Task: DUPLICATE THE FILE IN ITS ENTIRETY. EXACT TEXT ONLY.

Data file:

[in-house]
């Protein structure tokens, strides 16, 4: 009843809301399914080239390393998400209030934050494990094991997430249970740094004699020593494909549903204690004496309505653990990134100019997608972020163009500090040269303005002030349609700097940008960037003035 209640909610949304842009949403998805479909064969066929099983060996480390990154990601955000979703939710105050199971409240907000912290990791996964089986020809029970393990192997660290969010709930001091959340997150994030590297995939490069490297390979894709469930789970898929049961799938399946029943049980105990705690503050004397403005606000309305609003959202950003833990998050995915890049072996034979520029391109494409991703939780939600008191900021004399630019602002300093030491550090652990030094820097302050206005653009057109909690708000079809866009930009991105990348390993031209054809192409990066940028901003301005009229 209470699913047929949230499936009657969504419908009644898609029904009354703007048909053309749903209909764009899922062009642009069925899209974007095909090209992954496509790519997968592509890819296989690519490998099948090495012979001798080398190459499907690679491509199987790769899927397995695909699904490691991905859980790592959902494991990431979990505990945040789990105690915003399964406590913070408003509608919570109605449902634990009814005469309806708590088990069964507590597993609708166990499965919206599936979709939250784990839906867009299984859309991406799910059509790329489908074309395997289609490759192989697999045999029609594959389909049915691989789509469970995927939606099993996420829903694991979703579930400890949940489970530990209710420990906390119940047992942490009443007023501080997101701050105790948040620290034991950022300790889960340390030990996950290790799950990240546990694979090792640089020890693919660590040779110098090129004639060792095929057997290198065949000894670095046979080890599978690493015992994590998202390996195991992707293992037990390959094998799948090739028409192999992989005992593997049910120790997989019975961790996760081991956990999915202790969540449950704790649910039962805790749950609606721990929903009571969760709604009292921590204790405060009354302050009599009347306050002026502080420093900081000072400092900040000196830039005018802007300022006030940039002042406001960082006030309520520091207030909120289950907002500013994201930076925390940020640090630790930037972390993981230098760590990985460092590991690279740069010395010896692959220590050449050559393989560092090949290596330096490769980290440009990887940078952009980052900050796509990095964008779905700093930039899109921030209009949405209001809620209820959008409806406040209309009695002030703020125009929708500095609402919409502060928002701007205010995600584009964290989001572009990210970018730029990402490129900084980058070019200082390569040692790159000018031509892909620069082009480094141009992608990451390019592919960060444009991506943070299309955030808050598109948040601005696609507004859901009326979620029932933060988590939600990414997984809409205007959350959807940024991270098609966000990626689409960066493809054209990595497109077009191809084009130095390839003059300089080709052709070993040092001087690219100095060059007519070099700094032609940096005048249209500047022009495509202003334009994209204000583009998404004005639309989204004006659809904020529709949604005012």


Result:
[in-house]
């Protein structure tokens, strides 16, 4: 009843809301399914080239390393998400209030934050494990094991997430249970740094004699020593494909549903204690004496309505653990990134100019997608972020163009500090040269303005002030349609700097940008960037003035 209640909610949304842009949403998805479909064969066929099983060996480390990154990601955000979703939710105050199971409240907000912290990791996964089986020809029970393990192997660290969010709930001091959340997150994030590297995939490069490297390979894709469930789970898929049961799938399946029943049980105990705690503050004397403005606000309305609003959202950003833990998050995915890049072996034979520029391109494409991703939780939600008191900021004399630019602002300093030491550090652990030094820097302050206005653009057109909690708000079809866009930009991105990348390993031209054809192409990066940028901003301005009229 209470699913047929949230499936009657969504419908009644898609029904009354703007048909053309749903209909764009899922062009642009069925899209974007095909090209992954496509790519997968592509890819296989690519490998099948090495012979001798080398190459499907690679491509199987790769899927397995695909699904490691991905859980790592959902494991990431979990505990945040789990105690915003399964406590913070408003509608919570109605449902634990009814005469309806708590088990069964507590597993609708166990499965919206599936979709939250784990839906867009299984859309991406799910059509790329489908074309395997289609490759192989697999045999029609594959389909049915691989789509469970995927939606099993996420829903694991979703579930400890949940489970530990209710420990906390119940047992942490009443007023501080997101701050105790948040620290034991950022300790889960340390030990996950290790799950990240546990694979090792640089020890693919660590040779110098090129004639060792095929057997290198065949000894670095046979080890599978690493015992994590998202390996195991992707293992037990390959094998799948090739028409192999992989005992593997049910120790997989019975961790996760081991956990999915202790969540449950704790649910039962805790749950609606721990929903009571969760709604009292921590204790405060009354302050009599009347306050002026502080420093900081000072400092900040000196830039005018802007300022006030940039002042406001960082006030309520520091207030909120289950907002500013994201930076925390940020640090630790930037972390993981230098760590990985460092590991690279740069010395010896692959220590050449050559393989560092090949290596330096490769980290440009990887940078952009980052900050796509990095964008779905700093930039899109921030209009949405209001809620209820959008409806406040209309009695002030703020125009929708500095609402919409502060928002701007205010995600584009964290989001572009990210970018730029990402490129900084980058070019200082390569040692790159000018031509892909620069082009480094141009992608990451390019592919960060444009991506943070299309955030808050598109948040601005696609507004859901009326979620029932933060988590939600990414997984809409205007959350959807940024991270098609966000990626689409960066493809054209990595497109077009191809084009130095390839003059300089080709052709070993040092001087690219100095060059007519070099700094032609940096005048249209500047022009495509202003334009994209204000583009998404004005639309989204004006659809904020529709949604005012």